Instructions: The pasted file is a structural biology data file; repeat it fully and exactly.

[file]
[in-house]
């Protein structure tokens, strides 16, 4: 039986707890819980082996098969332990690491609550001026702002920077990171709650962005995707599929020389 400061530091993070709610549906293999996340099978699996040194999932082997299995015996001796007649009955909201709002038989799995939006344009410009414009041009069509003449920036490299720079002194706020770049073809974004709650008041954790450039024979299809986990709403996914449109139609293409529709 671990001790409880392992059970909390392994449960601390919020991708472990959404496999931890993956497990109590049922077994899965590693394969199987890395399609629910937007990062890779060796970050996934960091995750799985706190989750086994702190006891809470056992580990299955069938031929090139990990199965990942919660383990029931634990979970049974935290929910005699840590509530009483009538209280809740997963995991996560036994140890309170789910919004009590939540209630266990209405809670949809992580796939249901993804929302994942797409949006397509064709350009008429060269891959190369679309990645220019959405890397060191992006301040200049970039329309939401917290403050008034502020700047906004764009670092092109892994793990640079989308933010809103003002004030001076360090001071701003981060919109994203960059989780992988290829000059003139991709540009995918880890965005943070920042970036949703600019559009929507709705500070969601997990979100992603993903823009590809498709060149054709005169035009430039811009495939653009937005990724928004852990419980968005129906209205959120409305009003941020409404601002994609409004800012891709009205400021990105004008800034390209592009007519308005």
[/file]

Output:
[in-house]
């Protein structure tokens, strides 16, 4: 039986707890819980082996098969332990690491609550001026702002920077990171709650962005995707599929020389 400061530091993070709610549906293999996340099978699996040194999932082997299995015996001796007649009955909201709002038989799995939006344009410009414009041009069509003449920036490299720079002194706020770049073809974004709650008041954790450039024979299809986990709403996914449109139609293409529709 671990001790409880392992059970909390392994449960601390919020991708472990959404496999931890993956497990109590049922077994899965590693394969199987890395399609629910937007990062890779060796970050996934960091995750799985706190989750086994702190006891809470056992580990299955069938031929090139990990199965990942919660383990029931634990979970049974935290929910005699840590509530009483009538209280809740997963995991996560036994140890309170789910919004009590939540209630266990209405809670949809992580796939249901993804929302994942797409949006397509064709350009008429060269891959190369679309990645220019959405890397060191992006301040200049970039329309939401917290403050008034502020700047906004764009670092092109892994793990640079989308933010809103003002004030001076360090001071701003981060919109994203960059989780992988290829000059003139991709540009995918880890965005943070920042970036949703600019559009929507709705500070969601997990979100992603993903823009590809498709060149054709005169035009430039811009495939653009937005990724928004852990419980968005129906209205959120409305009003941020409404601002994609409004800012891709009205400021990105004008800034390209592009007519308005």